The Malta Independent 23 May 2022, Monday

HSBC Bank Malta announces lower profits but increases dividends

Tuesday, 20 February 2018, 11:14 Last update: about 5 years ago

HSBC Bank Malta p.l.c. (‘the bank’) reported a profit before tax of €49.8m for the year ended 31 December 2017. This represents a decrease of €12.4m or 19.9% on the previous year.

The bank confirms its business model and risk management change programme was substantially completed in 2017 leading to a short term reduction in profitability. HSBC has announced €20m extraordinary dividend to reward shareholders given the strong progress made with implementation of the bank’s strategic plan.

The reported profit before tax incorporates three notable items which are excluded from the adjusted results as this is considered a better reflection of management’s performance.

In 2016, the bank recognised the gain on disposal of the bank’s membership interest in Visa Europe amounting to €10.8m and raised a provision totalling €8m in relation to a remediation of the legacy operational failure in the bank’s brokerage business. During 2017, the remediation programme was largely completed and it was assessed that a partial reversal of the conservatively estimated provision was warranted. In this regard, a reversal of €1.8m was effected in 2017.

During the year, the bank re-examined its approach to the provision for the collective agreement clauses related to future employee benefits. A longer-term view was assumed in the application of the current clauses which resulted in an additional charge of €7.6m in 2017 as compared with the charge of €2m in 2016. While the movements in this provision will periodically occur depending on the changes in the composition of the bank’s employee base, the provision adjustment in 2017 was not related to the business performance of the year.






Reported profit before tax



Notable items:



Gain on VISA transaction



Movement in the brokerage remediation provision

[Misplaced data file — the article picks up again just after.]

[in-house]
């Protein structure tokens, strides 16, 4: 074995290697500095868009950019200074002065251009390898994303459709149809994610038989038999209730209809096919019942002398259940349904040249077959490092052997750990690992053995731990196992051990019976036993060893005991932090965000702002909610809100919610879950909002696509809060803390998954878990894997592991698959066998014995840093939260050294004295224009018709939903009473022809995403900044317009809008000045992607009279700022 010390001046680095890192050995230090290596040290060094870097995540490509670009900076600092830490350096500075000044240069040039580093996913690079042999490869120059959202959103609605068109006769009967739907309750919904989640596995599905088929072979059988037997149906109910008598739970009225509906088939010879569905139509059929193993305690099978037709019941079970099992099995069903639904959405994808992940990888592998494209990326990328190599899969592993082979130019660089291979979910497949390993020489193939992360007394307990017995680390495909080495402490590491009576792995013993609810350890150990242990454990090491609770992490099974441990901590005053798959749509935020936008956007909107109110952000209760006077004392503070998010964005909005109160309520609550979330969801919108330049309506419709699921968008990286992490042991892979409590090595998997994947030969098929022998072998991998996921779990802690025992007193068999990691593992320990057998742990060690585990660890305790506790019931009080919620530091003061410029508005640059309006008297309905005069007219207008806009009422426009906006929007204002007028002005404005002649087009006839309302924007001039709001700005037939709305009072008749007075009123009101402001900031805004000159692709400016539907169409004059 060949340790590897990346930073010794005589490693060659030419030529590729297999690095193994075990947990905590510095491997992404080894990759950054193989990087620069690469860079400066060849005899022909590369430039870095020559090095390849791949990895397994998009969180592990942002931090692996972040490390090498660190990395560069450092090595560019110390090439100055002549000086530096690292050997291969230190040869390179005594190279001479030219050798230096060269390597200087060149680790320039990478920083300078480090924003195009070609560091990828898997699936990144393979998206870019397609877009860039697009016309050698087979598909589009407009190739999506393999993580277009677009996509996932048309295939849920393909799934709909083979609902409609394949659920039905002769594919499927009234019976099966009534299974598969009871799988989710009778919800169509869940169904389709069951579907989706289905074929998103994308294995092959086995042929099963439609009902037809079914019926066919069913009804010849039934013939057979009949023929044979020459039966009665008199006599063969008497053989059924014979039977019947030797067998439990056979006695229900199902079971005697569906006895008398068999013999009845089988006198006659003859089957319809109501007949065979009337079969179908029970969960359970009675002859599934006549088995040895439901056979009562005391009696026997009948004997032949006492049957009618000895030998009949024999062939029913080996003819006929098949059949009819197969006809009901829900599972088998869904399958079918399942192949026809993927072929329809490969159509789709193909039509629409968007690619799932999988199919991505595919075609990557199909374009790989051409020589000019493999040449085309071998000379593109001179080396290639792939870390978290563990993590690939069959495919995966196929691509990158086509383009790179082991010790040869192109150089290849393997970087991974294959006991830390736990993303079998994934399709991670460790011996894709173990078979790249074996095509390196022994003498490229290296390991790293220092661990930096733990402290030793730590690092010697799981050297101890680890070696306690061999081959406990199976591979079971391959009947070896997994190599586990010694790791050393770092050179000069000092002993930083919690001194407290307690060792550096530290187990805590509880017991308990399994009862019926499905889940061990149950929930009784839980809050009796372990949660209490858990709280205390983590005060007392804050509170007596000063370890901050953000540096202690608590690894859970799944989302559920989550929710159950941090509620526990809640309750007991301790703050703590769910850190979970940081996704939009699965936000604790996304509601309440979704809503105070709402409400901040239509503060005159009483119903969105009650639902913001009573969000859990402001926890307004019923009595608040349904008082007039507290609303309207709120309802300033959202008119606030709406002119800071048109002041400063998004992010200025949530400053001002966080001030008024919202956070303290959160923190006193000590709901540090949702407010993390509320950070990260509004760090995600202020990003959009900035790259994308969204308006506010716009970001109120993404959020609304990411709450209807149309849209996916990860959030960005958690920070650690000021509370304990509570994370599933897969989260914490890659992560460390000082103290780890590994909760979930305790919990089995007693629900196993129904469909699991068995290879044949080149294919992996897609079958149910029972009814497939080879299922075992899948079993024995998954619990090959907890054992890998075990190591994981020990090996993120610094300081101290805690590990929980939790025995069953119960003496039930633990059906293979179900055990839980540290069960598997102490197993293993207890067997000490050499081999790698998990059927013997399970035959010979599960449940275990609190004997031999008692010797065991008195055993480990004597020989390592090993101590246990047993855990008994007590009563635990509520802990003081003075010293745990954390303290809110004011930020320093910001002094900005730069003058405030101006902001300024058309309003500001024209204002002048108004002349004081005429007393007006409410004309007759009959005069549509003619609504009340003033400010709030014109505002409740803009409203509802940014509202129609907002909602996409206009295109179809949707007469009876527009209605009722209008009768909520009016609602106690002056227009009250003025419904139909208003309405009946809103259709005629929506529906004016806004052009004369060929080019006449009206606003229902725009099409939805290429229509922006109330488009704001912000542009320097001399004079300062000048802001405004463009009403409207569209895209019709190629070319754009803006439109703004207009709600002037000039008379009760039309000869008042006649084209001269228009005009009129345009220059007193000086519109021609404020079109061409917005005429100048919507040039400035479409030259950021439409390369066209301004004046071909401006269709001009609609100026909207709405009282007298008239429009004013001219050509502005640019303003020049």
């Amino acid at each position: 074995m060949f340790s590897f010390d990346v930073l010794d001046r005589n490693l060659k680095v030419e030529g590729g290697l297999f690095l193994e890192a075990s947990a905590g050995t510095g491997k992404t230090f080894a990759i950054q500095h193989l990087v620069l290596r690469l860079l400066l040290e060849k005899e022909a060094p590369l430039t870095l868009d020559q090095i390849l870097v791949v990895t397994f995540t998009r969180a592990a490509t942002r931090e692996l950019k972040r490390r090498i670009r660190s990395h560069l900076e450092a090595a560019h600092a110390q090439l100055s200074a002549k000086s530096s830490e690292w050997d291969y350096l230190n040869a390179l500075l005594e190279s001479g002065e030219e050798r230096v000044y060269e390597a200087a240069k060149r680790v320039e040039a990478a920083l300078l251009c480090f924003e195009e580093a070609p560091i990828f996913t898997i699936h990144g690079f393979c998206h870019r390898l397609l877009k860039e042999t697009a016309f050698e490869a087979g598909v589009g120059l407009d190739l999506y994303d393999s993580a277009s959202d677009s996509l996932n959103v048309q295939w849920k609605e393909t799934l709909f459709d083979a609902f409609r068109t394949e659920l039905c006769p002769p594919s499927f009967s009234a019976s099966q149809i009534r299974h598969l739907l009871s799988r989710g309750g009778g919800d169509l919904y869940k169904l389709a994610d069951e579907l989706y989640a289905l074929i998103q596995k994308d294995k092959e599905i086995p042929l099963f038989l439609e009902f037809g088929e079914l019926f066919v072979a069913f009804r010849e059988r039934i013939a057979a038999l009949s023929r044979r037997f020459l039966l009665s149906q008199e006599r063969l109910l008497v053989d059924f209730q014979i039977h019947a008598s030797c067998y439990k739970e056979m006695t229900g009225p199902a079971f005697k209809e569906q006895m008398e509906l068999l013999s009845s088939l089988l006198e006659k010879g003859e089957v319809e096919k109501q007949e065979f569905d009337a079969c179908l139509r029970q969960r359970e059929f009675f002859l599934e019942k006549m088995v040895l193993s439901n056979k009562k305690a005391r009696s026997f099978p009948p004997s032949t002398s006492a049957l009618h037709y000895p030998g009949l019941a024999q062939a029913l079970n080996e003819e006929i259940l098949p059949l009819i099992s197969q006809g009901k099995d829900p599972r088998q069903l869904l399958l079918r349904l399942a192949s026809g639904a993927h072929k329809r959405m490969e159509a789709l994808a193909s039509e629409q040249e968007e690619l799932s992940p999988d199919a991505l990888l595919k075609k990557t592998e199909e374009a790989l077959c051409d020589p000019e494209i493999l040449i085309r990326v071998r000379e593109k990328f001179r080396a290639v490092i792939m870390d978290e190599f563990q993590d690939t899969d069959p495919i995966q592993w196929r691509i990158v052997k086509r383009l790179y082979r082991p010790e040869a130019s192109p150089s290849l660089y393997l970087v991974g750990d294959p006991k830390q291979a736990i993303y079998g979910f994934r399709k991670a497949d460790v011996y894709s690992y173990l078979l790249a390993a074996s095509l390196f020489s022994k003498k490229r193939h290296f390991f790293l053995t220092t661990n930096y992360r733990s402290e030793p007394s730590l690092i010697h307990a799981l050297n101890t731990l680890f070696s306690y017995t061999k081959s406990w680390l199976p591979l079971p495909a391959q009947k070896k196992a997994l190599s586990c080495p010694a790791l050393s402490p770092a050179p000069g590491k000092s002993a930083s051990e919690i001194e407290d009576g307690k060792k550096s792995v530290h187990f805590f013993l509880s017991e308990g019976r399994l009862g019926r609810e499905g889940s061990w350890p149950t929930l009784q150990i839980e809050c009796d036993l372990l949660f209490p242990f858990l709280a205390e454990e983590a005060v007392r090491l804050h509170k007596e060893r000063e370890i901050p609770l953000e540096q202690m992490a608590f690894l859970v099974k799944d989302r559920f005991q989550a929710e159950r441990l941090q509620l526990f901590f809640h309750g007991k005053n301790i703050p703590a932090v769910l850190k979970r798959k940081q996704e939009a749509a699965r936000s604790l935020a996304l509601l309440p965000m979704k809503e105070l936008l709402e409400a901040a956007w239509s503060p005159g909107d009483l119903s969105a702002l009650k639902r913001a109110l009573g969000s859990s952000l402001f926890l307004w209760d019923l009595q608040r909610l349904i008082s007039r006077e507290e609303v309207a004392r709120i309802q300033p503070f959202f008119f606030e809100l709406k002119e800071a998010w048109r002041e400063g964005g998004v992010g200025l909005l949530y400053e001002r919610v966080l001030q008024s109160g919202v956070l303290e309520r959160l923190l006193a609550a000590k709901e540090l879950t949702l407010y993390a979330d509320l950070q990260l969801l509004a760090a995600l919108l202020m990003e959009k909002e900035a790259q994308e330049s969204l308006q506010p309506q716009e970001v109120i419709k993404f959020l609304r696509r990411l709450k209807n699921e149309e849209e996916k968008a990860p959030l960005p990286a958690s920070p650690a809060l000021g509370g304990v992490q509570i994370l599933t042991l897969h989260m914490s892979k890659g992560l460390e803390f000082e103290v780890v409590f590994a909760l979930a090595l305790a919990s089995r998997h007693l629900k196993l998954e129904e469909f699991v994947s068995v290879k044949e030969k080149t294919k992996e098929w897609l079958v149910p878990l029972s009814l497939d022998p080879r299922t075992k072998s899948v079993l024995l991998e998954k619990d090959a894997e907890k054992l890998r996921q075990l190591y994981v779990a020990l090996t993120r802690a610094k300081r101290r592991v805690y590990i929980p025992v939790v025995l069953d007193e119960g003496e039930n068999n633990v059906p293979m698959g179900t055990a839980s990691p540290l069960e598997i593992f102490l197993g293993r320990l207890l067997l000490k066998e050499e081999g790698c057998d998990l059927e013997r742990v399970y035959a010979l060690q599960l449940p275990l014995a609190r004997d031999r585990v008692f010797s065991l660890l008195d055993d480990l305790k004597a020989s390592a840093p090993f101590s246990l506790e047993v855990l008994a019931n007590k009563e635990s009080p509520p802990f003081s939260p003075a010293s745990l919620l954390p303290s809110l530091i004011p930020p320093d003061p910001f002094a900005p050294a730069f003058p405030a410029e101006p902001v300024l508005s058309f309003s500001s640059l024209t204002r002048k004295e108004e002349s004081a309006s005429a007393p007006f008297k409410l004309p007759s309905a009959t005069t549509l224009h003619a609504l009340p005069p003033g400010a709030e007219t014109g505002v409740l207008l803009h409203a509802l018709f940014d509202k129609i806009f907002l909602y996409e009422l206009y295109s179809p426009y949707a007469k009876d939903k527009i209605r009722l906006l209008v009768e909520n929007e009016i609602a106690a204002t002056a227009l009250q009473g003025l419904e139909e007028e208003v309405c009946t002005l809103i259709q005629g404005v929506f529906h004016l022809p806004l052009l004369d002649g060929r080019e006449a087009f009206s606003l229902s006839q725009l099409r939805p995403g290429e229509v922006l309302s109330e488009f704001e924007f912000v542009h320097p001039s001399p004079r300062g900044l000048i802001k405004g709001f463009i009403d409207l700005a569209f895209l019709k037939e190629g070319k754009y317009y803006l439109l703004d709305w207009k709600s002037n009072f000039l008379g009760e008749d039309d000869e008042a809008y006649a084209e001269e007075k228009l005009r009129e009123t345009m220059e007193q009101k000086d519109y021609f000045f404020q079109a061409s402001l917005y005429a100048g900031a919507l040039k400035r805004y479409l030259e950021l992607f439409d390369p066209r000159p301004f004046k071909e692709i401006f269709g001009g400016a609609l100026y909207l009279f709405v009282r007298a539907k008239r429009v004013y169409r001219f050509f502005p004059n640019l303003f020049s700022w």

Costs of the provision for collective agreement benefits



Adjusted profit before tax




Profit attributable to shareholders amounted to €30.9m resulting in earnings per share of 8.6 cent compared with 11.2 cent in 2016. The Board recommended maintaining a current dividend payout ratio of 65% of net profit. The Board also made a decision to return part of retained earnings to the shareholders and recommended an extraordinary dividend of €20m in addition to the regular dividend paid out of the net profit for the year. The final gross dividend will be 12.4 cent per share (8.1 cent per share net of tax). Together with the interim dividend paid in September 2017, the total gross dividend for 2017 will be 17.1 cent per share (11.1 cent per share net of tax) or €61.6m (€40.2m net of tax) representing a 54.0% increase on the dividends paid for 2016. The final dividend will be paid on 19 April 2018 to shareholders who are on the bank’s register of shareholders at 13 March 2018.

The year under review was characterised by broadly stable but persistently low interest rates and increasing excess liquidity in the market while attractive investment opportunities remained limited. In this environment, a record number of debt issuances by corporate entities was registered on the Malta Stock Exchange fuelled by investors’ demand for higher yield.